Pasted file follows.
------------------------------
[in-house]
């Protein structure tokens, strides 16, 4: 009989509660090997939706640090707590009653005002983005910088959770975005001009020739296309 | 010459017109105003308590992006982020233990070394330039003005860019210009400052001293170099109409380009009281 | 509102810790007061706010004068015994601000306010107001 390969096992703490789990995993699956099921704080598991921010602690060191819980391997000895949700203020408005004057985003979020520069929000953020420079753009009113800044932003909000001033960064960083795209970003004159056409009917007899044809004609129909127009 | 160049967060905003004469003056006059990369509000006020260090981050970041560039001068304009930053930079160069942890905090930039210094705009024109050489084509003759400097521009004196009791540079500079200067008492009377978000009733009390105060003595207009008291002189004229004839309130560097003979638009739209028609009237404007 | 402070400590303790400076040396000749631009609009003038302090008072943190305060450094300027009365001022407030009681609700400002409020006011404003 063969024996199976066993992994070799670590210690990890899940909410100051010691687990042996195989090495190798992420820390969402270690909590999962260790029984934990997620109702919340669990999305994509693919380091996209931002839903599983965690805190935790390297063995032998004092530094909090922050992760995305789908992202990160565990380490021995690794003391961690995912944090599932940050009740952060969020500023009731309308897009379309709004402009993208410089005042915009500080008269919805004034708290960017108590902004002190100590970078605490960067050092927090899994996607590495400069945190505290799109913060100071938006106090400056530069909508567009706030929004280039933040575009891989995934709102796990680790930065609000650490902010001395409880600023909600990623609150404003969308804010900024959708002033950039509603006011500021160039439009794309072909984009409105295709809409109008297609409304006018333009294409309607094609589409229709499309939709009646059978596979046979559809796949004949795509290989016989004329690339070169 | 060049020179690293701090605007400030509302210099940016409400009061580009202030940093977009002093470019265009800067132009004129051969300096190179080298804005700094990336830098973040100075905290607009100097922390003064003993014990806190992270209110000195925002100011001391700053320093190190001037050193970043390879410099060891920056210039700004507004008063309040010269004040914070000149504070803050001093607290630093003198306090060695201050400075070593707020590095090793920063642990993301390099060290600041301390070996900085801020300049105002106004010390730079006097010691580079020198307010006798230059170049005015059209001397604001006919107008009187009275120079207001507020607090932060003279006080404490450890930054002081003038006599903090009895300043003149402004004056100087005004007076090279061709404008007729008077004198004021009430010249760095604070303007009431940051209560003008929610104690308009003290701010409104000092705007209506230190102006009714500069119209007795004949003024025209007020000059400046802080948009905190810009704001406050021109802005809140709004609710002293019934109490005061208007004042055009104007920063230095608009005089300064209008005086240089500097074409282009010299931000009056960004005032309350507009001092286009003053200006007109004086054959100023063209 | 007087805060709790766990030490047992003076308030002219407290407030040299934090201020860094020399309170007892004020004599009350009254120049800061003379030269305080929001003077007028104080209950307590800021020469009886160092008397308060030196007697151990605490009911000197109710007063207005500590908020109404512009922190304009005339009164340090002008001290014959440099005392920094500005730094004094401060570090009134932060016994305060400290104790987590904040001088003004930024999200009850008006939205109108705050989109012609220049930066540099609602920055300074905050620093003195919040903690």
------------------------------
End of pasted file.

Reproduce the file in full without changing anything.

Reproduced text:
[in-house]
């Protein structure tokens, strides 16, 4: 009989509660090997939706640090707590009653005002983005910088959770975005001009020739296309 | 010459017109105003308590992006982020233990070394330039003005860019210009400052001293170099109409380009009281 | 509102810790007061706010004068015994601000306010107001 390969096992703490789990995993699956099921704080598991921010602690060191819980391997000895949700203020408005004057985003979020520069929000953020420079753009009113800044932003909000001033960064960083795209970003004159056409009917007899044809004609129909127009 | 160049967060905003004469003056006059990369509000006020260090981050970041560039001068304009930053930079160069942890905090930039210094705009024109050489084509003759400097521009004196009791540079500079200067008492009377978000009733009390105060003595207009008291002189004229004839309130560097003979638009739209028609009237404007 | 402070400590303790400076040396000749631009609009003038302090008072943190305060450094300027009365001022407030009681609700400002409020006011404003 063969024996199976066993992994070799670590210690990890899940909410100051010691687990042996195989090495190798992420820390969402270690909590999962260790029984934990997620109702919340669990999305994509693919380091996209931002839903599983965690805190935790390297063995032998004092530094909090922050992760995305789908992202990160565990380490021995690794003391961690995912944090599932940050009740952060969020500023009731309308897009379309709004402009993208410089005042915009500080008269919805004034708290960017108590902004002190100590970078605490960067050092927090899994996607590495400069945190505290799109913060100071938006106090400056530069909508567009706030929004280039933040575009891989995934709102796990680790930065609000650490902010001395409880600023909600990623609150404003969308804010900024959708002033950039509603006011500021160039439009794309072909984009409105295709809409109008297609409304006018333009294409309607094609589409229709499309939709009646059978596979046979559809796949004949795509290989016989004329690339070169 | 060049020179690293701090605007400030509302210099940016409400009061580009202030940093977009002093470019265009800067132009004129051969300096190179080298804005700094990336830098973040100075905290607009100097922390003064003993014990806190992270209110000195925002100011001391700053320093190190001037050193970043390879410099060891920056210039700004507004008063309040010269004040914070000149504070803050001093607290630093003198306090060695201050400075070593707020590095090793920063642990993301390099060290600041301390070996900085801020300049105002106004010390730079006097010691580079020198307010006798230059170049005015059209001397604001006919107008009187009275120079207001507020607090932060003279006080404490450890930054002081003038006599903090009895300043003149402004004056100087005004007076090279061709404008007729008077004198004021009430010249760095604070303007009431940051209560003008929610104690308009003290701010409104000092705007209506230190102006009714500069119209007795004949003024025209007020000059400046802080948009905190810009704001406050021109802005809140709004609710002293019934109490005061208007004042055009104007920063230095608009005089300064209008005086240089500097074409282009010299931000009056960004005032309350507009001092286009003053200006007109004086054959100023063209 | 007087805060709790766990030490047992003076308030002219407290407030040299934090201020860094020399309170007892004020004599009350009254120049800061003379030269305080929001003077007028104080209950307590800021020469009886160092008397308060030196007697151990605490009911000197109710007063207005500590908020109404512009922190304009005339009164340090002008001290014959440099005392920094500005730094004094401060570090009134932060016994305060400290104790987590904040001088003004930024999200009850008006939205109108705050989109012609220049930066540099609602920055300074905050620093003195919040903690």